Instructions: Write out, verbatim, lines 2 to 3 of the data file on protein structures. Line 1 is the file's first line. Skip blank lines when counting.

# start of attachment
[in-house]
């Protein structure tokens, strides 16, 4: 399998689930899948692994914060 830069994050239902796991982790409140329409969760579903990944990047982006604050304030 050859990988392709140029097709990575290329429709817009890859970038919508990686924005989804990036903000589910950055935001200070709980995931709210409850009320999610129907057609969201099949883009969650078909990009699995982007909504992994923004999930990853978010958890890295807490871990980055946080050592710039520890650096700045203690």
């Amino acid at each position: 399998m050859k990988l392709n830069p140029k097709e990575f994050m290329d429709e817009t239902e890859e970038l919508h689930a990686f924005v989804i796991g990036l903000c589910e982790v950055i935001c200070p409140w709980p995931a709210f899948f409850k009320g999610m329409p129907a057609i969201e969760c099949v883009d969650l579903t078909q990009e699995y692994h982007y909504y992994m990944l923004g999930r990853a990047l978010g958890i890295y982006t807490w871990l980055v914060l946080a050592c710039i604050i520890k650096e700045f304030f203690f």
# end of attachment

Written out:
């Protein structure tokens, strides 16, 4: 399998689930899948692994914060 830069994050239902796991982790409140329409969760579903990944990047982006604050304030 050859990988392709140029097709990575290329429709817009890859970038919508990686924005989804990036903000589910950055935001200070709980995931709210409850009320999610129907057609969201099949883009969650078909990009699995982007909504992994923004999930990853978010958890890295807490871990980055946080050592710039520890650096700045203690």
């Amino acid at each position: 399998m050859k990988l392709n830069p140029k097709e990575f994050m290329d429709e817009t239902e890859e970038l919508h689930a990686f924005v989804i796991g990036l903000c589910e982790v950055i935001c200070p409140w709980p995931a709210f899948f409850k009320g999610m329409p129907a057609i969201e969760c099949v883009d969650l579903t078909q990009e699995y692994h982007y909504y992994m990944l923004g999930r990853a990047l978010g958890i890295y982006t807490w871990l980055v914060l946080a050592c710039i604050i520890k650096e700045f304030f203690f």